Adolescence can be a difficult time for both young people and their parents.
The normal and often turbulent hormonal, physical, and cognitive changes that occur during this stage of development sometimes make it difficult to recognized and diagnose underlying depression in adolescents.
Although the symptoms of depression in teenagers are much the same as those in adults, they often manifest in very different ways. For instance, self-injurious behaviors such as cutting or burning are rare in adults but are much more common practices among depressed teens.
Depression in adolescence may also lead to behavioral problems such as irritability or moodiness, fighting, defiance, skipping school, running away, drug use, sexual experimentation, and poor grades. It is estimated that, at any given time, 10 to 15 percent of teenagers suffer with depression, yet it is often written off as normal teenage angst. ?
Facts & Statistics About Teenage Suicide
Suicide is the third leading cause of death in young people between the ages of 15 and 24 in the U.S. In 2007, the suicide rate among teens between the ages of 15 and 19 was 6.9 per 100,000. Males in that age group commit suicide at five times the rate of females, although females attempt suicide more often.
Each year nearly 20 percent of teens seriously consider suicide while nearly one in 12 attempt suicide, according to a study by the Centers for Disease Control and Prevention.
In addition to depression, risk factors for teenage suicide include:
- a family history of mental illness
- prior suicide attempts
- alcohol and/or drug abuse
- stressful events
- access to firearms
- exposure to other adolescents who have committed suicide
- self-injurious behaviors such as cutting or burning
Risk Factors of Teenage Depression
Many depressed adults first suffered from depression as teenagers.
Risk factors for depression during adolescence include:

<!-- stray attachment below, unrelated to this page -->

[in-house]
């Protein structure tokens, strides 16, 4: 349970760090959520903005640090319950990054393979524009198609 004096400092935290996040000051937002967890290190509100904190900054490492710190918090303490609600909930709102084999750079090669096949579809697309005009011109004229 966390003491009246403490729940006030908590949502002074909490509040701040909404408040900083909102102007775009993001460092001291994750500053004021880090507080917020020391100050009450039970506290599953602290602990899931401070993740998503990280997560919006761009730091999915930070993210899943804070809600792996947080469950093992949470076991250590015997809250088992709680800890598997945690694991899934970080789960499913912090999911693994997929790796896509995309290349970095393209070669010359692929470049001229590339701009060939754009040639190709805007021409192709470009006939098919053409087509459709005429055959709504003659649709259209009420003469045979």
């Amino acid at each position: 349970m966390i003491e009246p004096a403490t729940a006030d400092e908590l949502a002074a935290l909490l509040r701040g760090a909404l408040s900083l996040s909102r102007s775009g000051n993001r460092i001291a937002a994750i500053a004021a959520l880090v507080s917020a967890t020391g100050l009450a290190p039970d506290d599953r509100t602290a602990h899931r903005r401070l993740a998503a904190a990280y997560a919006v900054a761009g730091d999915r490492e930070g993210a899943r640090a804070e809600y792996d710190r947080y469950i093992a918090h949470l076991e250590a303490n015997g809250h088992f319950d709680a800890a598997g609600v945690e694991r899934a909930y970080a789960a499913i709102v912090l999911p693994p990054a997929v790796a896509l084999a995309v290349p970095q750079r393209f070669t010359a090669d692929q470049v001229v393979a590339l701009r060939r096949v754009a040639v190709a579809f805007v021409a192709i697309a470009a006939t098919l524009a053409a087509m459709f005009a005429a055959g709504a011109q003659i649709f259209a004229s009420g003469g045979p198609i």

- a family crisis such as death or divorce
- physical, emotional or sexual abuse
- frequent arguing
- witnessing violence in the home
Young people who are struggling with their sexual identity are at an especially high risk for depression, as are those who have trouble adjusting socially or a lack of social or emotional support.
Fortunately, depression in teens is highly treatable once a diagnosis is made.
Diagnosing Teenage Depression
Because of the difficulty in recognizing depression during adolescence, it is important that parents receive a comprehensive evaluation by a qualified mental health professional—preferably one who has experience or special training with teens.
An evaluation should encompass the full developmental history of the adolescent, as well as family history, school performance, and home behaviors.
Self-injurious behaviors, while usually not intended to end one's life, are a warning sign of depression and must be taken very seriously. These behaviors are typically transient and usually end as the teen develops better impulse control and other coping skills.
Treatments for Depression in Teenagers
The best treatment for adolescents with depression is a combination of medication and psychotherapy (including cognitive-behavioral and interpersonal therapies), according to a study funded by the National Institute of Mental Health.
Treatment plans should encompass individual, family, school, medical, and legal issues. Because depression in teens is often related to problems in the home, enhancing parenting skills is often an important part of treatment.
Also, depression may result in academic delays, which may require changes to the teen's school environment. For instance, an educational assessment may find that a depressed adolescent would ?fare better in a private rather than public school setting or even in day treatment programs.
Older adolescents will have a say in their treatments, including which, if any, medications they receive as well.
There has been some concern in recent years about the effects of selective serotonin reuptake inhibitor (SSRI) type antidepressants and adolescents. An FDA review found that four percent of teens experienced suicidal ideation and even suicide attempts while taking SSRIs—about twice the rate of those taking a placebo (although no suicides were completed). The FDA responded to this study by placing a "black box" warning label on all SSRIs indicating that the use of this type of antidepressants may increase the risk of suicidal ideation or behavior in adolescents with major depressive disorder (MDD).
It is important to note, however, that as the use of antidepressants has declined in teens due to the warnings (22 percent in the U.S. as of 2005), the rate of suicide among adolescents actually increased by 14 percent between 2003 and 2004; perhaps indicating a need for further study.